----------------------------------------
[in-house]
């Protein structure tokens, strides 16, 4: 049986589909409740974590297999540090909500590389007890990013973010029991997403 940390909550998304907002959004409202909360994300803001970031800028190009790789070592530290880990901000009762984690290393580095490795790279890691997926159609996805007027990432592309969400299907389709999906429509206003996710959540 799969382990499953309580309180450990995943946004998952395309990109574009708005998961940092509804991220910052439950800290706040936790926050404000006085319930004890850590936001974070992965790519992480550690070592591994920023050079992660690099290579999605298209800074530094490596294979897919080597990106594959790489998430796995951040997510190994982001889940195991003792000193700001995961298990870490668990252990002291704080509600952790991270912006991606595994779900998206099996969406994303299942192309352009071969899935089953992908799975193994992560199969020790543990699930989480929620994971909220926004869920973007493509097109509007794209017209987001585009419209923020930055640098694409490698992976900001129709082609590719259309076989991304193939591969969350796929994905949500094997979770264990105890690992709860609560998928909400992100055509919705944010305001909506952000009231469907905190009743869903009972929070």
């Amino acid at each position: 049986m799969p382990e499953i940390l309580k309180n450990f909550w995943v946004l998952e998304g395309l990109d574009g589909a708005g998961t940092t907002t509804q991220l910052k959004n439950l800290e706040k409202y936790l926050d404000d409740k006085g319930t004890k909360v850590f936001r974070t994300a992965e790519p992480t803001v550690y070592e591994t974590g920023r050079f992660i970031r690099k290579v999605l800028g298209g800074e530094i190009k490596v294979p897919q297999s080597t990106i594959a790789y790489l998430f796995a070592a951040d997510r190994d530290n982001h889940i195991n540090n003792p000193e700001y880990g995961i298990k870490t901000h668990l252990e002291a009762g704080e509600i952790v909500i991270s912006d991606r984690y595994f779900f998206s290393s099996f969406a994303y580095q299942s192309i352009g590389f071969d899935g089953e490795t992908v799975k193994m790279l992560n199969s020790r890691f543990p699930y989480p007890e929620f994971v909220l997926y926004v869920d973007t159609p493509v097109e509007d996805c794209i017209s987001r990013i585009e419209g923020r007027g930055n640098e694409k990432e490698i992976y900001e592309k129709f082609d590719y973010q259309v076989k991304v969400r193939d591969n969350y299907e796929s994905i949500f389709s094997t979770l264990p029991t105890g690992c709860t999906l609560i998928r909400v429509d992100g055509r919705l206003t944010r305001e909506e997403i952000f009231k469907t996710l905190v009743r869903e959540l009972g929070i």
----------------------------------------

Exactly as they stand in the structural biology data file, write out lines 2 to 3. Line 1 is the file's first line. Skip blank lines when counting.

């Protein structure tokens, strides 16, 4: 049986589909409740974590297999540090909500590389007890990013973010029991997403 940390909550998304907002959004409202909360994300803001970031800028190009790789070592530290880990901000009762984690290393580095490795790279890691997926159609996805007027990432592309969400299907389709999906429509206003996710959540 799969382990499953309580309180450990995943946004998952395309990109574009708005998961940092509804991220910052439950800290706040936790926050404000006085319930004890850590936001974070992965790519992480550690070592591994920023050079992660690099290579999605298209800074530094490596294979897919080597990106594959790489998430796995951040997510190994982001889940195991003792000193700001995961298990870490668990252990002291704080509600952790991270912006991606595994779900998206099996969406994303299942192309352009071969899935089953992908799975193994992560199969020790543990699930989480929620994971909220926004869920973007493509097109509007794209017209987001585009419209923020930055640098694409490698992976900001129709082609590719259309076989991304193939591969969350796929994905949500094997979770264990105890690992709860609560998928909400992100055509919705944010305001909506952000009231469907905190009743869903009972929070």
């Amino acid at each position: 049986m799969p382990e499953i940390l309580k309180n450990f909550w995943v946004l998952e998304g395309l990109d574009g589909a708005g998961t940092t907002t509804q991220l910052k959004n439950l800290e706040k409202y936790l926050d404000d409740k006085g319930t004890k909360v850590f936001r974070t994300a992965e790519p992480t803001v550690y070592e591994t974590g920023r050079f992660i970031r690099k290579v999605l800028g298209g800074e530094i190009k490596v294979p897919q297999s080597t990106i594959a790789y790489l998430f796995a070592a951040d997510r190994d530290n982001h889940i195991n540090n003792p000193e700001y880990g995961i298990k870490t901000h668990l252990e002291a009762g704080e509600i952790v909500i991270s912006d991606r984690y595994f779900f998206s290393s099996f969406a994303y580095q299942s192309i352009g590389f071969d899935g089953e490795t992908v799975k193994m790279l992560n199969s020790r890691f543990p699930y989480p007890e929620f994971v909220l997926y926004v869920d973007t159609p493509v097109e509007d996805c794209i017209s987001r990013i585009e419209g923020r007027g930055n640098e694409k990432e490698i992976y900001e592309k129709f082609d590719y973010q259309v076989k991304v969400r193939d591969n969350y299907e796929s994905i949500f389709s094997t979770l264990p029991t105890g690992c709860t999906l609560i998928r909400v429509d992100g055509r919705l206003t944010r305001e909506e997403i952000f009231k469907t996710l905190v009743r869903e959540l009972g929070i």